Be courteous, be kind and be loving.
Those were the directives given to a group of about 30 volunteers in Glendale as they spent Wednesday evening scouring local streets searching for the city’s homeless population.
With a mixture of community volunteers, city employees and officers from the Glendale Police Department, the group was split into several teams as they set out to areas in the city where homeless people are known to gather. The effort was part of an annual survey of the homeless population in Glendale to give city leaders an idea of how many unsheltered people live in the area and how social services can be better tailored.
Glendale’s count is similar to the one conducted by the Los Angeles Homeless Services Authority, which was also held this week. Although separate from that count the city still submits the results from its own tally to the agency.
The results won’t be known until sometime in May or June.
Despite the population decline, Ivet Samvelyan, the city’s community services manager, said the number is concerning, especially when, of the people counted, around 140 were living unsheltered.
“While we’re working on getting folks into housing and services, we still have a big gap in this community, whether it’s for emergency shelters or rapid rehousing,” she said.
Samvelyan said it’ll take a collaborative effort with the city, nonprofit agencies, residents as well as state and federal government in order to address homelessness in the community.
At around 8 p.m., a group of volunteers were at a 7-Eleven on the corner of Chevy Chase Drive and Glendale Avenue talking to several homeless men standing in front of the store. They asked them a series of questions about their backgrounds including how long they’ve been homeless, how they got to be homeless and whether or not they had any long-term physical or mental health issues.
The survey is voluntary and people can offer as much or as little information as they want. Regardless of their participation, people are then offered a hygiene kit and a jacket or blanket.
They are also given a small pamphlet listing homeless organizations and programs they can contact.
One of the men, 46-year-old Carlos Orozco, had been living on and off in Glendale for the past 36 years but had become homeless in the last 12 months. He said he lost his job as an auto mechanic after the state took away his driver’s license because he suffered a seizure brought on by alcohol withdrawal.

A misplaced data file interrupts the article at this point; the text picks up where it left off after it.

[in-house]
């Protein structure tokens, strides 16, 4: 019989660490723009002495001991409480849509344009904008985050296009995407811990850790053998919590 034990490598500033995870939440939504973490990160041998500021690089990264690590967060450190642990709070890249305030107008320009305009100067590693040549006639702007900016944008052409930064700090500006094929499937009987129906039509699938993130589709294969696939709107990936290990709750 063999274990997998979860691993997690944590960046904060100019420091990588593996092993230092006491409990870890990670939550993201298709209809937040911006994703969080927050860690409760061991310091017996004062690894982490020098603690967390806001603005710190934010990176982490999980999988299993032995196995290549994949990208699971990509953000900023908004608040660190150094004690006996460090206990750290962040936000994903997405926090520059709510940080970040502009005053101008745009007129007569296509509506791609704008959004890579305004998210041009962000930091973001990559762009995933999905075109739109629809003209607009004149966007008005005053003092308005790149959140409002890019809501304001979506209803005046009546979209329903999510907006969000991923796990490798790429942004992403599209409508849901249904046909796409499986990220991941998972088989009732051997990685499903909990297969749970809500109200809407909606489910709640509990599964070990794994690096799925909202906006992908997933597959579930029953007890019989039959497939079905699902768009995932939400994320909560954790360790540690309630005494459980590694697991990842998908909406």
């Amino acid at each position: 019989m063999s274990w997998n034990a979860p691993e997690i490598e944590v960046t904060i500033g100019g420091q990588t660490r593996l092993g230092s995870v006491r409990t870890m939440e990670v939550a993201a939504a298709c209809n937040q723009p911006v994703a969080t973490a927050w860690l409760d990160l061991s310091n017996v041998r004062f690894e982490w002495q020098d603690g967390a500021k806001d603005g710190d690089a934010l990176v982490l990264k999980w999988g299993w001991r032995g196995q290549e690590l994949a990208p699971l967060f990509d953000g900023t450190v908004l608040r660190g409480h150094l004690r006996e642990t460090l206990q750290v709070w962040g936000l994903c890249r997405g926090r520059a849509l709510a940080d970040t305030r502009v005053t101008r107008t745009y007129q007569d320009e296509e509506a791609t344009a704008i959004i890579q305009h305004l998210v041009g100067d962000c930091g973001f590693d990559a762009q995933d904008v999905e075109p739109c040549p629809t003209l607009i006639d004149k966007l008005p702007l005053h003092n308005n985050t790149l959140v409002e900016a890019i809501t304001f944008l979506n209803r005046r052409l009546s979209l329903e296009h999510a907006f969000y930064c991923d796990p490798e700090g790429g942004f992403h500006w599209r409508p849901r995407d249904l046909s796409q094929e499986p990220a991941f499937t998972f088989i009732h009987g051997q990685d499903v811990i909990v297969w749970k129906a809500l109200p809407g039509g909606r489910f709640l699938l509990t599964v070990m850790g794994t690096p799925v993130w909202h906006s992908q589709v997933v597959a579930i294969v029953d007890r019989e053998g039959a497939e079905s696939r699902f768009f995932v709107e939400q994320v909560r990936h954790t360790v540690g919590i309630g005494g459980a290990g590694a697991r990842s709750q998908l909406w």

“They took away my license because I’m considered a danger to society,” he said. “I can’t work anymore … because I can’t test drive cars. It’s a nightmare for me. I went to school for that.”
Because he lost his job, Orozco could no longer afford his rent. He said he now spends his nights either sleeping at a nearby church or in Palmer Park.
Sara Lerma, a Chatsworth resident, said being able to volunteer for the count allowed her to help “re-humanize” people who have often been overlooked by society and to hear their stories. In addition to the count, Lerma said she also volunteers for a nonprofit called Compassion Through Action, which hands out clothes and meals to people living on Los Angeles’ Skid Row.
“We’re all one tragedy away from being homeless,” she said. “Maybe one day, I’m going to need somebody to count me … I don’t think I’m better than any of these people at all.”
Another site the volunteers visited was the Glendale Transportation Center, where several people had taken refuge for the night in the ticketing area. They soon got to work conducting the surveys, passing out hygiene kits and offering blankets.
One of the people at the center was 55-year-old Velda Batton, who has been homeless for more than a decade and has been in Glendale since 2011. She’s unable to move around without the use of her walker and frequently spends her nights sleeping on the floor of the ticketing area.
A native of West Virginia, Batton said she met her now ex-husband at a shelter in Glendale and the two were able to save up enough money to move out to Lancaster. However, things soon took a bad turn.
“He gets a woman who works at a Pizza Hut pregnant more than once, and he throws me out,” she said. “Now I’m back to being homeless, and I don’t trust nobody.”
Despite her distrust, Batton said she still has to forgive people like her ex-husband and “lay it in God’s hand and let him sort it all out” in the end.